4) Developmental studies and pilot trials of existing efficacious behavioral* treatments for drug abuse and risky sexual behavior developed by US investigators adapted for use in the Netherlands. For example: Studies tailoring existing efficacious treatments developed by US investigators for target populations identified by the Dutch as high priority such as youth using cannabis or cocaine, difficult to engage populations especially those abusing multiple substances, alcohol and other drug users with violent behavior or high rates of other negative consequences, populations with comorbid mental disorders, and interventions for use in criminal and juvenilejustice settings; Studies tailoring existing efficacious treatments to the treatment of minority and immigrant populations, especially working-class and poor migrants who may not speak fluent Dutch or who may because of their minority status experience barriers to treatment entry; Studies adapting behavioral interventions which make use of technology in novels ways to enhance the effectiveness of treatment such as augmenting methadone prescription in primary care with interactive computer skills training interventions, or implementing treatment protocols via the internet, text messaging, or other technology to reduce relapse in people following an initial course of in-person treatment; or Studies piloting how behavioral interventions found to be efficacious in the U.S. (such as Family Therapy, Cogntive Behavioral Therapy, or the Therapeutic Workplace) can be implemented in the treatment system in the Netherlands, including attention to the levels of education, training, and supervision required for implementation.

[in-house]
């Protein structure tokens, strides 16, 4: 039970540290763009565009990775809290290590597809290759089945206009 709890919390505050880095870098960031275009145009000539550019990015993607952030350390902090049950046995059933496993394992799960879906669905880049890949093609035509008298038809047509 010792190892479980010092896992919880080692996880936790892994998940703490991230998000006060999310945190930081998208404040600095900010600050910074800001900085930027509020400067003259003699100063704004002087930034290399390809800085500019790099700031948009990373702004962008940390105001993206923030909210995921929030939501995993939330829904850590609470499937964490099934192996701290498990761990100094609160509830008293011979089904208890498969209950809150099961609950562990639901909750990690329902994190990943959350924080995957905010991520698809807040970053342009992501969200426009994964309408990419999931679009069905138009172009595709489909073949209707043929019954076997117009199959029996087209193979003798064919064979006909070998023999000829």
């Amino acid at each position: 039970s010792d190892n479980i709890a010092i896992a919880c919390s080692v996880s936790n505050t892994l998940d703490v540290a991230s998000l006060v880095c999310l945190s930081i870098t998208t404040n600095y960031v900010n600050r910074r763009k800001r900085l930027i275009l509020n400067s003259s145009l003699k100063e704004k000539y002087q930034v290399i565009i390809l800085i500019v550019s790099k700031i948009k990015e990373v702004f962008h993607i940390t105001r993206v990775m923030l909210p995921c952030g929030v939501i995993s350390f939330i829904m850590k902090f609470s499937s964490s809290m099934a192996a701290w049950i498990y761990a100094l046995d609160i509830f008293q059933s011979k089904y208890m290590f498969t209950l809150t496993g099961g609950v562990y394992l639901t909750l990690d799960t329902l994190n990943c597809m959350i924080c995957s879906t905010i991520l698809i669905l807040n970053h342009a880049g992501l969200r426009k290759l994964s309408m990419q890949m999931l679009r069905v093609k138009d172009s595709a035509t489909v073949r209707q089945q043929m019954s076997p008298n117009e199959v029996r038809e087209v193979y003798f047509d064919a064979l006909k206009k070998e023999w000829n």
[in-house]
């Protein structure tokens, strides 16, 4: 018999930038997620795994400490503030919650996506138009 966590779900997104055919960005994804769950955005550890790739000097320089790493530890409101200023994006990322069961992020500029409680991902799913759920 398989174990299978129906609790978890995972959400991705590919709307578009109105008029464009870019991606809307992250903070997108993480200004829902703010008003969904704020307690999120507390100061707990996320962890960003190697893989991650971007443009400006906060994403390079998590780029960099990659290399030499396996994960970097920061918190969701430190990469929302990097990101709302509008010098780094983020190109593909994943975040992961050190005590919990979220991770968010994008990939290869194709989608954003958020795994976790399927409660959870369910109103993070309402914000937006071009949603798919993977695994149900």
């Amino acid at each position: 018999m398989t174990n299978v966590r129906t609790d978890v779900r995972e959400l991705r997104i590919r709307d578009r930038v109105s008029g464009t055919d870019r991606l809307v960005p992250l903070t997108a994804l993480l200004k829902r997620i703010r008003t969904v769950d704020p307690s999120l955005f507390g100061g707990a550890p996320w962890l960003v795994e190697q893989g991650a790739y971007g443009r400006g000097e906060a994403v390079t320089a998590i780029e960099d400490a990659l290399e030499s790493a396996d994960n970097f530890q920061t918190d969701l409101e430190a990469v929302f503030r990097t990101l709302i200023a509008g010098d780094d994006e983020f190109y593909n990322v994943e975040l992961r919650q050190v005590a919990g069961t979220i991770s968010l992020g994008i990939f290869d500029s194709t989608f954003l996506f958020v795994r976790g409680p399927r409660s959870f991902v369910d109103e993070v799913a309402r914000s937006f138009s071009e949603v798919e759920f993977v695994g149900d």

5) Studies in which US and Dutch researchers collaborate to examine possible differences in the mechanisms of action of efficacious behavioral interventions, and in motivation for treatment entry and participation, for drug users in the US and the Netherlands.

*Behavioral treatment is used broadly to describe psychotherapies, counseling approaches, family interventions, contingency management and all other approaches to change which are not pharmacological in nature.

IMPORTANT: The research proposed by the U.S. partner in the collaboration must be within the original scope of the NIDA-supported grant project. The funding mechanism being used to support this program, administrative supplements, can be used to cover cost increases that are associated with achieving certain new research objectives as long as they are within the original scope of the project and include cost increases that result from making modifications to the project in order to take advantage of opportunities that would increase the value of the project consistent with its originally approved objectives and purposes.

This program is part of NIDA's effort to encourage rigorous collaborative international research and to build knowledge for evidence-based strategies to reduce demand for illicit drugs around the world. Other important objectives of NIDA's program include: Promoting an international cohort of scientists who are knowledgeable of NIDA's research and methods; Providing professional development opportunities and technical consultation to the international drug abuse research community; and disseminating NIDA's research findings to international scientists and organizations. Additional information on NIDA's international research program and opportunities for research and research training funding can be found at

Budget/Adminstrative Issues